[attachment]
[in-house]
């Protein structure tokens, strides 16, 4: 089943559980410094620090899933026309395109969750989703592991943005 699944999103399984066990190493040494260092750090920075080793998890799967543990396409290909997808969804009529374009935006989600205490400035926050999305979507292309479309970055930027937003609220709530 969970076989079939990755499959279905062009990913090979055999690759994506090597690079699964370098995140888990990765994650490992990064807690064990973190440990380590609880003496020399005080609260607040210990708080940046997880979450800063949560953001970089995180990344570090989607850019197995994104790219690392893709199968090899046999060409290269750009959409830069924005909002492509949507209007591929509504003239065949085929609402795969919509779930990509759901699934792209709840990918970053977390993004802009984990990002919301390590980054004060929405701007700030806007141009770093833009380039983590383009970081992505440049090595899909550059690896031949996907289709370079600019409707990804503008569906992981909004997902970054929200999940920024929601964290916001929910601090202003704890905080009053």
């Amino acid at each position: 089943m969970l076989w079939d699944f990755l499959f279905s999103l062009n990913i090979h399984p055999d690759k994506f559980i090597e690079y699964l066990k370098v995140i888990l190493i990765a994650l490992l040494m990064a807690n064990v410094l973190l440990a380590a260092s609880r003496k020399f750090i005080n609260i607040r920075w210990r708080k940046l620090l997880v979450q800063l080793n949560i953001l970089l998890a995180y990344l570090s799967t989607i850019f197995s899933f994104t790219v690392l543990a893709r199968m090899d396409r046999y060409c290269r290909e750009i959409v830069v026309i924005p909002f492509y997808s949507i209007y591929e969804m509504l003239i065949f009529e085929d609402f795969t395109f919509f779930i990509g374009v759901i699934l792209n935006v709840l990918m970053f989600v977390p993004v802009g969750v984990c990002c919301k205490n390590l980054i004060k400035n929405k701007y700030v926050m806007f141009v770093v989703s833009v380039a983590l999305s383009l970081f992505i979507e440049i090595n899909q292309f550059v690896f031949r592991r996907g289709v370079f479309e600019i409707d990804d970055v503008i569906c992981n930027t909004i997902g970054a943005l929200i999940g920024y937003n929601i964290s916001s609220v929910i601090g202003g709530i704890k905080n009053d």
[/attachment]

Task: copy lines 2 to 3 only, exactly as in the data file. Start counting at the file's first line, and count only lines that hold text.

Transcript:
């Protein structure tokens, strides 16, 4: 089943559980410094620090899933026309395109969750989703592991943005 699944999103399984066990190493040494260092750090920075080793998890799967543990396409290909997808969804009529374009935006989600205490400035926050999305979507292309479309970055930027937003609220709530 969970076989079939990755499959279905062009990913090979055999690759994506090597690079699964370098995140888990990765994650490992990064807690064990973190440990380590609880003496020399005080609260607040210990708080940046997880979450800063949560953001970089995180990344570090989607850019197995994104790219690392893709199968090899046999060409290269750009959409830069924005909002492509949507209007591929509504003239065949085929609402795969919509779930990509759901699934792209709840990918970053977390993004802009984990990002919301390590980054004060929405701007700030806007141009770093833009380039983590383009970081992505440049090595899909550059690896031949996907289709370079600019409707990804503008569906992981909004997902970054929200999940920024929601964290916001929910601090202003704890905080009053």
């Amino acid at each position: 089943m969970l076989w079939d699944f990755l499959f279905s999103l062009n990913i090979h399984p055999d690759k994506f559980i090597e690079y699964l066990k370098v995140i888990l190493i990765a994650l490992l040494m990064a807690n064990v410094l973190l440990a380590a260092s609880r003496k020399f750090i005080n609260i607040r920075w210990r708080k940046l620090l997880v979450q800063l080793n949560i953001l970089l998890a995180y990344l570090s799967t989607i850019f197995s899933f994104t790219v690392l543990a893709r199968m090899d396409r046999y060409c290269r290909e750009i959409v830069v026309i924005p909002f492509y997808s949507i209007y591929e969804m509504l003239i065949f009529e085929d609402f795969t395109f919509f779930i990509g374009v759901i699934l792209n935006v709840l990918m970053f989600v977390p993004v802009g969750v984990c990002c919301k205490n390590l980054i004060k400035n929405k701007y700030v926050m806007f141009v770093v989703s833009v380039a983590l999305s383009l970081f992505i979507e440049i090595n899909q292309f550059v690896f031949r592991r996907g289709v370079f479309e600019i409707d990804d970055v503008i569906c992981n930027t909004i997902g970054a943005l929200i999940g920024y937003n929601i964290s916001s609220v929910i601090g202003g709530i704890k905080n009053d």